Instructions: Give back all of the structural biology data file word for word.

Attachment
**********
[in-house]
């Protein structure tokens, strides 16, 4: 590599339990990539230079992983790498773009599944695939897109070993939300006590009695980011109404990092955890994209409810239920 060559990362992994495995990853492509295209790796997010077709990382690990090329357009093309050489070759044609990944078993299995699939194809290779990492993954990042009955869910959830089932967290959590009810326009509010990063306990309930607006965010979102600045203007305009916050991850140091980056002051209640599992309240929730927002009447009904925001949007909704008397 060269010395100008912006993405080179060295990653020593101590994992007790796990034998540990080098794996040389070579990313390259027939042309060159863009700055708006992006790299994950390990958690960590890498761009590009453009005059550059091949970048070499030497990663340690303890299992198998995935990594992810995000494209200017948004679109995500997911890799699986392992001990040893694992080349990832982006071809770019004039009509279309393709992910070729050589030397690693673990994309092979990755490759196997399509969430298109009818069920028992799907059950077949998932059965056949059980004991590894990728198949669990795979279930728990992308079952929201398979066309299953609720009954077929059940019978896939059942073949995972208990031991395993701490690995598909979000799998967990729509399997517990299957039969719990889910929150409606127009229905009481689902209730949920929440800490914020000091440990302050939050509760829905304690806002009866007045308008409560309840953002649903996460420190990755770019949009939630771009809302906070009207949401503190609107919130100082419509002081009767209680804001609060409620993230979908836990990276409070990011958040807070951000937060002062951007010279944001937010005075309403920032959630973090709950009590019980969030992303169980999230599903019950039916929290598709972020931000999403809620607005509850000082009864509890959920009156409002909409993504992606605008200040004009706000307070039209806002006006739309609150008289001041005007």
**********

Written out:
[in-house]
């Protein structure tokens, strides 16, 4: 590599339990990539230079992983790498773009599944695939897109070993939300006590009695980011109404990092955890994209409810239920 060559990362992994495995990853492509295209790796997010077709990382690990090329357009093309050489070759044609990944078993299995699939194809290779990492993954990042009955869910959830089932967290959590009810326009509010990063306990309930607006965010979102600045203007305009916050991850140091980056002051209640599992309240929730927002009447009904925001949007909704008397 060269010395100008912006993405080179060295990653020593101590994992007790796990034998540990080098794996040389070579990313390259027939042309060159863009700055708006992006790299994950390990958690960590890498761009590009453009005059550059091949970048070499030497990663340690303890299992198998995935990594992810995000494209200017948004679109995500997911890799699986392992001990040893694992080349990832982006071809770019004039009509279309393709992910070729050589030397690693673990994309092979990755490759196997399509969430298109009818069920028992799907059950077949998932059965056949059980004991590894990728198949669990795979279930728990992308079952929201398979066309299953609720009954077929059940019978896939059942073949995972208990031991395993701490690995598909979000799998967990729509399997517990299957039969719990889910929150409606127009229905009481689902209730949920929440800490914020000091440990302050939050509760829905304690806002009866007045308008409560309840953002649903996460420190990755770019949009939630771009809302906070009207949401503190609107919130100082419509002081009767209680804001609060409620993230979908836990990276409070990011958040807070951000937060002062951007010279944001937010005075309403920032959630973090709950009590019980969030992303169980999230599903019950039916929290598709972020931000999403809620607005509850000082009864509890959920009156409002909409993504992606605008200040004009706000307070039209806002006006739309609150008289001041005007």